Saturday, February 13, 2010

The Philosophy of Painting & Life

Today I did some painting in my own home. I actually really enjoy painting, but only because I do it on my own terms.

OK, before you yawn and click away, let me tell you a little about how I paint. There is no tedious taping. no drop cloths. No pushing all the furniture into the middle of the room. No messy rollers and trays. Just one gallon of paint and a stubby paint brush. I may paint for 20 minutes or 3 hours, the point for me is that I am doing the painting. The project is getting done.

I have freinds who have lovely houses with not a lick of the walls painted since they moved in years ago. Usually they say its just such a big task to tackle, they never have enough time, energy, or motivation to undertake such a big project. Well, I have an acute lack of all three of those as well, and yet my house is slowly becoming a cozy, colorful abode instead of keeping that stark white institution look.

I have a sort-of philosophy in life. Nike stole it from me about 15 years ago but I still hold it as mine... Just Do It.

If there's one thing I can't stand its wasting time to get something started. I have a motivation problem (do they make a support group for that?), so when I get in the "mood" to do something, I need to do it NOW. To me, all the set up that most people think is necessary to start a paint job is a non-issue. Just grab a brush and get going for God's sake! Or else you may never find the time to go through all the steps you supposedly need to get to the final result.

The thing is, this philosophy holds true in so many other areas of life and business. We hear all the time about "analysis paralysis" and "fence sitters" and people who get lost in the prep work only to give up and never make it to the actual meat, the fun part of the project. Why in the world would anyone beat themselves down on the minutia of start up details when really all they need is a good brush and a bucket of paint?

Of course, it is true that I have painted a wall or two, or several dozen, before. True, someone who's never held a brush should absolutely take more precautions and do some practicing. But this is not rocket science, and the things most of us do in life and business are not either. It shouldn't take too much prep for even a newbie to be ready to dive in and get started. Anyone who does suffers from one of the two other afflictions that should also have support groups: Fear and Laziness.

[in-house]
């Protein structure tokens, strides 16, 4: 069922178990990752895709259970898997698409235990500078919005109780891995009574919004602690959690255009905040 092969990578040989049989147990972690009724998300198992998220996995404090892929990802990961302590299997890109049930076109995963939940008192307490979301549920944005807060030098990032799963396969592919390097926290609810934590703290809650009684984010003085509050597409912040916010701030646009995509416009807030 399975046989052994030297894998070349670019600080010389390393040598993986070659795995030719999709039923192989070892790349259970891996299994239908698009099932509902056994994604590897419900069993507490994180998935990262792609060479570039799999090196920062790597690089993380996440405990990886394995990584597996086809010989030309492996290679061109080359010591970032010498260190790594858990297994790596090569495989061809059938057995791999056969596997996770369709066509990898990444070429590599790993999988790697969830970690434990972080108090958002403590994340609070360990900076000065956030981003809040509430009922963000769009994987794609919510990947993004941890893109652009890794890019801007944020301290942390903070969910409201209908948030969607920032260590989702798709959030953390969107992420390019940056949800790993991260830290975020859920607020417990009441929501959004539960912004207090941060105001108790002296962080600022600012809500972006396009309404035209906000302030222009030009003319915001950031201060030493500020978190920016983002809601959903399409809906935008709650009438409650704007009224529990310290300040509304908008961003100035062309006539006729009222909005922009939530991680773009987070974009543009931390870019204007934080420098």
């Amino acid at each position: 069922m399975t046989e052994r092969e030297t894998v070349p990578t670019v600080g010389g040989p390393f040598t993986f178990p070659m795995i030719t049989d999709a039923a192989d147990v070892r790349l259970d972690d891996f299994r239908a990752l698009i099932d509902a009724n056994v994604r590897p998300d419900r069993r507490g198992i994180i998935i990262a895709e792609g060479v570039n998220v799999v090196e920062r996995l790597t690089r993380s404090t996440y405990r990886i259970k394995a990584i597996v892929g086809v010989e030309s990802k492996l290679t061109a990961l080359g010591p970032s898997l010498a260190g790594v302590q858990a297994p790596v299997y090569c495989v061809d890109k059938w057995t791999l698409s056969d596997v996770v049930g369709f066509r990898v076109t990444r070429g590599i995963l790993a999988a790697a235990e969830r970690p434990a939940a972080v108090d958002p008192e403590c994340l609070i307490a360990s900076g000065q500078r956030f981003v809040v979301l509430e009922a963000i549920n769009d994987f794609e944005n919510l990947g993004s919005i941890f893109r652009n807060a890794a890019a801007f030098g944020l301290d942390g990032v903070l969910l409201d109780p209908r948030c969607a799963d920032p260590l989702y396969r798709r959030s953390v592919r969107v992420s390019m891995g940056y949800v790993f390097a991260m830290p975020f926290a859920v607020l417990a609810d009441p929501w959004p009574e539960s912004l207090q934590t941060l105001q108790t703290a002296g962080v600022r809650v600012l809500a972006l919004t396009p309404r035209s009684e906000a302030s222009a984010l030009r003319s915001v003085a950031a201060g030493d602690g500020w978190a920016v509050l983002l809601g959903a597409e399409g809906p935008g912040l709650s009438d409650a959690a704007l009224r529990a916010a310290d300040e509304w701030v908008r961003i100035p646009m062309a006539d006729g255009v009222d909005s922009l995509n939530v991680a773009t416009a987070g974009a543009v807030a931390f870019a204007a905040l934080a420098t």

Keep it simple, people. Most projects and business endeavors need not be so monumental that you just don't want to think about getting started, and so never do. Do yourself a favor. Buy a little paint, dig out your brush, do a quick test run or research if you feel the need, and then JUST DO IT. You'll figure out the best methods and your own style as you go, and you'll actually be making progress as you figure it out instead of waiting for everything to be set up just right before you even begin.

Oh, and yes, sometimes my walls are half-painted, a project in limbo, for days, months, even (my dirty secret) years, but at least I made progress. I got started. That's more than many of my friends can say, and more than so many others out there can say about starting any number of things. If you wait for everything to be ready and perfect, you're probably going to be waiting a very, VERY long time. Action, even action that may be a bit messy and unprofessional in the beginning, is better than inaction. Everything else can be learned or fixed as you go along.

Wednesday, February 10, 2010

Great Potential Deal Up In Smoke... Literally

Last week I got a submission to my website for a lead that sounded great. After talking on the phone with the seller a couple times and driving by the house to check it out, I was sold on the deal. It was the best deal I've come across in many many months, possibly ever. I would buy this lovely tri-level 4 bedroom home on a cul-de-sac in a wonderful family neighborhood for a bargin price, and the seller was perfectly happy to sell it to me Subject-To, meaning I basically would just take over his low mortgage payments, with no cash to his pocket. From what I could tell from my snooping, the house only needed some paint, carpet, and maybe some minor updates. For the $55k in instant equity I'd be picking up and $400 a month cash flow I'd have by renting it, those minor repairs were well worth the cost!

The family was going out of town last week on a little vacation and we agreed for me to meet him at the home this week to take a look inside and sign all the paperwork. We'd pretty much came to an agreement over the phone already. They came back Monday night and I called the owner today to confirm our appointment. He said they'd had a lovely vacation, but yesterday afternoon his wife called him at work to tell him the house was on fire. No joke. More than half the house burned completely down.